Monopolistic and Restrictive Trade Practices Act, 1969
To ensure that economic power is not concentrated in the hands of a select few, the Monopolistic and Restrictive Trade Practices Act was enacted. The Act’s goal in terms of consumer protection and competition legislation is to stop monopolistic, coercive, and unfair business activities that harm consumer interests by restricting trade and industry competition. The Consumer Protection Act of 1986, a comparable piece of legislation, also exists and governs the area of unfair business practices.
Objectives of the MRTP Act
The following are the main goals the MRTP Act aims to accomplish:
- Preventing the accumulation of economic power to the disadvantage of the general welfare
- managing monopolies
- forbidding monopolistic trade practices along with,
- restrictive trade practices and
- unfair trade practices
What are restrictive trade practices?
A restrictive trade practice is frequently one that hinders, stifles, or otherwise inhibits competition. For instance, an RTP is a tactic that frequently prevents money or resources from entering the production stream. Restrictive trade practices are those that may have the potential to impose on consumers unjustifiable costs or limitations through manipulation of pricing, delivery circumstances, or supply flow in the market.
Common forms of restrictive trade practices
The common ways in which RTPs are accomplished are through – Refusal to negotiate, tie-up sales, full-line forcing, exclusive deals, concert or collusion-cartel, price discrimination, resale price maintenance, region limitation, and predatory pricing are some examples of unethical business practices.
Instances where restrictive trade practices is given a sanction
- that the restriction is reasonably required in light of the nature of the products to which it applies to safeguard the public from harm.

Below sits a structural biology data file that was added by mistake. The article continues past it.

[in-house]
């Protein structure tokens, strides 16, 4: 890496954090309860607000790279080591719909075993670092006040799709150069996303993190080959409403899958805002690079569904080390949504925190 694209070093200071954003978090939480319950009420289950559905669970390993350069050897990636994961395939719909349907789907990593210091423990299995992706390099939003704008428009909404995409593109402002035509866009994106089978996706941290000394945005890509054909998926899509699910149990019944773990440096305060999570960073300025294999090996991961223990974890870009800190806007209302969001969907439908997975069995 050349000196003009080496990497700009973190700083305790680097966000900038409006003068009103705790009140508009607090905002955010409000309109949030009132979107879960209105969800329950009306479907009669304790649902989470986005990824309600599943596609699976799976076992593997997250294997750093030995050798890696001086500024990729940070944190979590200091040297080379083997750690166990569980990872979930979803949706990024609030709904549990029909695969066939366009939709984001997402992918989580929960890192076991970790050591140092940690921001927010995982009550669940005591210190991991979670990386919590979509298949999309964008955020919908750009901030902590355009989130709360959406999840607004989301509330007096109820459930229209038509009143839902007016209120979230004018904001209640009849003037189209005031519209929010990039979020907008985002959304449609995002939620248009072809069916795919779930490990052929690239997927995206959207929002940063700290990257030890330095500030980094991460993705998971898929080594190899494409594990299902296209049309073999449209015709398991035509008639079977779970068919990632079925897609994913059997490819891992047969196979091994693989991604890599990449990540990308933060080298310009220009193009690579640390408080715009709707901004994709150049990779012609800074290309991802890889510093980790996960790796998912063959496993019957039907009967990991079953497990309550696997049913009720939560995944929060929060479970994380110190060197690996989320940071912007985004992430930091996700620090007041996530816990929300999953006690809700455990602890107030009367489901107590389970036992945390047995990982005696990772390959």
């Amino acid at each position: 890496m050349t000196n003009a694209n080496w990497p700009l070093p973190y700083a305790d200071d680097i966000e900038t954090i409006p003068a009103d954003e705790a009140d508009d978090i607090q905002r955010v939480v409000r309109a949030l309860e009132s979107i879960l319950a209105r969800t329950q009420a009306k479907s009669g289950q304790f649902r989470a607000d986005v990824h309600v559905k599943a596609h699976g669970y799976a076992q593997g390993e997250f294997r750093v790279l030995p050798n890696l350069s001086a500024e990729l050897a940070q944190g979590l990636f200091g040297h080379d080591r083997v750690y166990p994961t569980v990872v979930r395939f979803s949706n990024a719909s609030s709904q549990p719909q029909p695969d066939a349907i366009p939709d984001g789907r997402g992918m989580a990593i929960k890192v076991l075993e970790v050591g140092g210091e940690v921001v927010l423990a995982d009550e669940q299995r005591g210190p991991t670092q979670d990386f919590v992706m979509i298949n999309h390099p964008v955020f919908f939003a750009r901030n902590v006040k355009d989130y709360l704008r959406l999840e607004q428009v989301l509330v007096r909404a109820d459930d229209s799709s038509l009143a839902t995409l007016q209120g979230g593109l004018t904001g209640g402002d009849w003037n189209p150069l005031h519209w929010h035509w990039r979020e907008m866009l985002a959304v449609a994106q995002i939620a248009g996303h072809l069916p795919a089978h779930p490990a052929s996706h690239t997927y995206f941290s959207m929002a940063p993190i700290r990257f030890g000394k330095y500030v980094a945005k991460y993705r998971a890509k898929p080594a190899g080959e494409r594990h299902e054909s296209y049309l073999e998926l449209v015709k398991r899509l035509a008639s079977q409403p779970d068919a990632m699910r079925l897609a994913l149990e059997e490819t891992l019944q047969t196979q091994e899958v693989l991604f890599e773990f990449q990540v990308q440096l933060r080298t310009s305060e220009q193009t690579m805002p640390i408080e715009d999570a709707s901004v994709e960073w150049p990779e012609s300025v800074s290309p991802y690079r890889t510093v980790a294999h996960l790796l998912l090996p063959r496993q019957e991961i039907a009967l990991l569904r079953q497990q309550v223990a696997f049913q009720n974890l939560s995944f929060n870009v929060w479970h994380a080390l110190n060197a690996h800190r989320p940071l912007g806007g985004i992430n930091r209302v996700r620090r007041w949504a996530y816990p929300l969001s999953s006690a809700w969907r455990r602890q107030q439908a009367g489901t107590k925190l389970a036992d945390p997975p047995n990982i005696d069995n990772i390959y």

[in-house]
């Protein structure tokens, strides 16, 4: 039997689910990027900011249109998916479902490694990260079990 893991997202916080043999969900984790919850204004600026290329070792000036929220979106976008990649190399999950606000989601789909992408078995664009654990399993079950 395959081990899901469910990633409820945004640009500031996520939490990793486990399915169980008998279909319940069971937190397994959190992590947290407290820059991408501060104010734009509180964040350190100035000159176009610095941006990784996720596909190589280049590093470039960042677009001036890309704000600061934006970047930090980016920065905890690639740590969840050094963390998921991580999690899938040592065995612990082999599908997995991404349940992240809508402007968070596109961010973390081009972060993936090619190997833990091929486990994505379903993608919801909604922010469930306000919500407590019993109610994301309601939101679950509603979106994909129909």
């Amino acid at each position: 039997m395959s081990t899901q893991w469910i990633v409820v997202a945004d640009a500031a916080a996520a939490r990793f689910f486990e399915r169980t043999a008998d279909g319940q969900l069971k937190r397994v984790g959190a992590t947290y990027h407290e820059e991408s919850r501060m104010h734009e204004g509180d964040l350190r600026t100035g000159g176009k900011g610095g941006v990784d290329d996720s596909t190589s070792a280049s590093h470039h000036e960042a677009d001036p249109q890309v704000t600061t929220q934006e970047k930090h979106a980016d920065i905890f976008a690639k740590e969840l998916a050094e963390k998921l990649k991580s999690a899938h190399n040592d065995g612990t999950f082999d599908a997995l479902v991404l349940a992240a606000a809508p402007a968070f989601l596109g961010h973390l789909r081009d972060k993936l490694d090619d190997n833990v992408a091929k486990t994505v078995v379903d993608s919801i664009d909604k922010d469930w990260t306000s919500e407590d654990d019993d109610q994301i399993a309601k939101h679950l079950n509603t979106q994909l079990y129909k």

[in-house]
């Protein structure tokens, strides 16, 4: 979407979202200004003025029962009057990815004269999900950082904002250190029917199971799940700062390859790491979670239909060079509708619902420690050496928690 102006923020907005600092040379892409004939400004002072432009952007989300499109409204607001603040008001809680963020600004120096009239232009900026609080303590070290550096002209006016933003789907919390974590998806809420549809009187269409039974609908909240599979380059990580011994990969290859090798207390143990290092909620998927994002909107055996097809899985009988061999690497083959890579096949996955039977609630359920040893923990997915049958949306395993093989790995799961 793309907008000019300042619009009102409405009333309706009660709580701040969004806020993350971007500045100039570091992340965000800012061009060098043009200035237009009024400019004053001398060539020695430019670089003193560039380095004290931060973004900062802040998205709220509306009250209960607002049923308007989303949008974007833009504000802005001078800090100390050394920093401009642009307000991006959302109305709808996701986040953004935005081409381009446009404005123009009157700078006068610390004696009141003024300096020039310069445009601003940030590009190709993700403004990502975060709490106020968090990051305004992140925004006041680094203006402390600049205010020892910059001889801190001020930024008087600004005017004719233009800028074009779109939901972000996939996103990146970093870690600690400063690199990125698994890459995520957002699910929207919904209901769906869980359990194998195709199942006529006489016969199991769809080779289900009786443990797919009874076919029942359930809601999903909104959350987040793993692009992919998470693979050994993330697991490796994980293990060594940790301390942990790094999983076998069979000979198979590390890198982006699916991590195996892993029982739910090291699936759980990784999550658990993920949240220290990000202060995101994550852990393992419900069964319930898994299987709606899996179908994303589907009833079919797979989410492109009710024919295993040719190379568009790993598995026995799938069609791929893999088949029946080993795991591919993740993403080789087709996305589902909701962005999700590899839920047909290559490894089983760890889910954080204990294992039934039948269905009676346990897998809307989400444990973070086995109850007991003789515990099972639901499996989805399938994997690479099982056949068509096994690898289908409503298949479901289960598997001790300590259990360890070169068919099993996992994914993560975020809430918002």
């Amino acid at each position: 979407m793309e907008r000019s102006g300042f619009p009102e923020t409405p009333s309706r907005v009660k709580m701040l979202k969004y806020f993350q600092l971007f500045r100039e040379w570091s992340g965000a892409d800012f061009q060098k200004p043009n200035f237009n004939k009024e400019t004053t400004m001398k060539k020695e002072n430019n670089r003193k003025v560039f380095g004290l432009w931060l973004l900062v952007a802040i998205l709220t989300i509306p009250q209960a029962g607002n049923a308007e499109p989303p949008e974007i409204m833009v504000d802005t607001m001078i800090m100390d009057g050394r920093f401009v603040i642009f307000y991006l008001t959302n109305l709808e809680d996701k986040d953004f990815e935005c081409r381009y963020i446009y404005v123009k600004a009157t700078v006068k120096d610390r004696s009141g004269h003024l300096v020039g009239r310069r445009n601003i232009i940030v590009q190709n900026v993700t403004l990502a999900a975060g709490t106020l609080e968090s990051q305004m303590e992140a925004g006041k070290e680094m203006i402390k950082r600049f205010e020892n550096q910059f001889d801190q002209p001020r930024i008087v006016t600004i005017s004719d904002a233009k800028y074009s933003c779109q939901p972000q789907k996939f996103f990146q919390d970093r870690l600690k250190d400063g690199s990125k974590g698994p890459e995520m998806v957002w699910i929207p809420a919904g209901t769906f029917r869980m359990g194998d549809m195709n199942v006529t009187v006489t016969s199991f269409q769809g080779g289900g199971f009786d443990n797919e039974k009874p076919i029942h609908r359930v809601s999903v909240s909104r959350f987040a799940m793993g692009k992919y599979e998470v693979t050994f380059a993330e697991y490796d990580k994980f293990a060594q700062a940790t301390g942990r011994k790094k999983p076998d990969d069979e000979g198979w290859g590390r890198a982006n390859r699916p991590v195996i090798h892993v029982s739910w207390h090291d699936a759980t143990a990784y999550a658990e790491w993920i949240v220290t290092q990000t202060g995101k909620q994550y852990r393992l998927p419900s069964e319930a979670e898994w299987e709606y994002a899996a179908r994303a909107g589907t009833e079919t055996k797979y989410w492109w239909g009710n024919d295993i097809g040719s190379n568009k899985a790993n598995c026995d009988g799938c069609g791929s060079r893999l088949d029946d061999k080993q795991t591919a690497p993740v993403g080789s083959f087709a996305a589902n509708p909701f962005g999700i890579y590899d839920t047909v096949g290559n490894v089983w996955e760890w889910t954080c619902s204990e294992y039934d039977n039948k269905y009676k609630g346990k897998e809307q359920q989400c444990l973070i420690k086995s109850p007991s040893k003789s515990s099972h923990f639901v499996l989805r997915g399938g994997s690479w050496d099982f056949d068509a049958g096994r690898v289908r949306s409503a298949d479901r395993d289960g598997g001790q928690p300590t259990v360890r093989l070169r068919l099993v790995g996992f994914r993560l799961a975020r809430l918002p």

- removing the restriction will prevent the public from enjoying additional particular and significant benefits and advantages that they already enjoy or are anticipated to enjoy as such as a result of the restriction itself or of any arrangements or operations that emerge from it;
- limiting or restricting competition in or in connection to the trade or activity in which the parties thereto are engaged; the restriction is reasonably required to counterbalance actions taken by any individual who is not a party to the contract;
- For the parties to the agreement to negotiate fair terms for the supply of products to or acquisition of goods from any one non-party, the restriction is arguably essential.
Restrictive trade practice under the consumer protection act
According to section 2(and) of the Consumer Protection Act of 1986, a restrictive trade practice is one that has the potential to manipulate prices, delivery terms, or market supply flows for products and services in a way that places unreasonable burdens or limits on customers. These practices include any delays in supplying goods or in rendering services past the time frame agreed upon by the trader, which may have increased prices or is likely to do so, as well as any commercial practise that requires a consumer to purchase, hire, or utilize one good or service before purchasing, employing, or utilizing another.
To monitor trade and competition, the government of India established an MRT commission which will consist of the following-
- commission with a minimum of two members and a maximum of eight.
- The commission’s chairman is required to be qualified to serve as a judge on the supreme court or a high court (for a state).
- Members of this commission have demonstrated their ability to handle matters relating to law, economics, business, industry, accountancy, or public affairs or have the necessary knowledge and expertise.
- The commission members’ terms of office may not last more than five years.
- The DG (Director General of Investigation and Registration) supported the commission during the investigation by conducting the investigation, keeping a registry of agreements, and carrying out the procedures.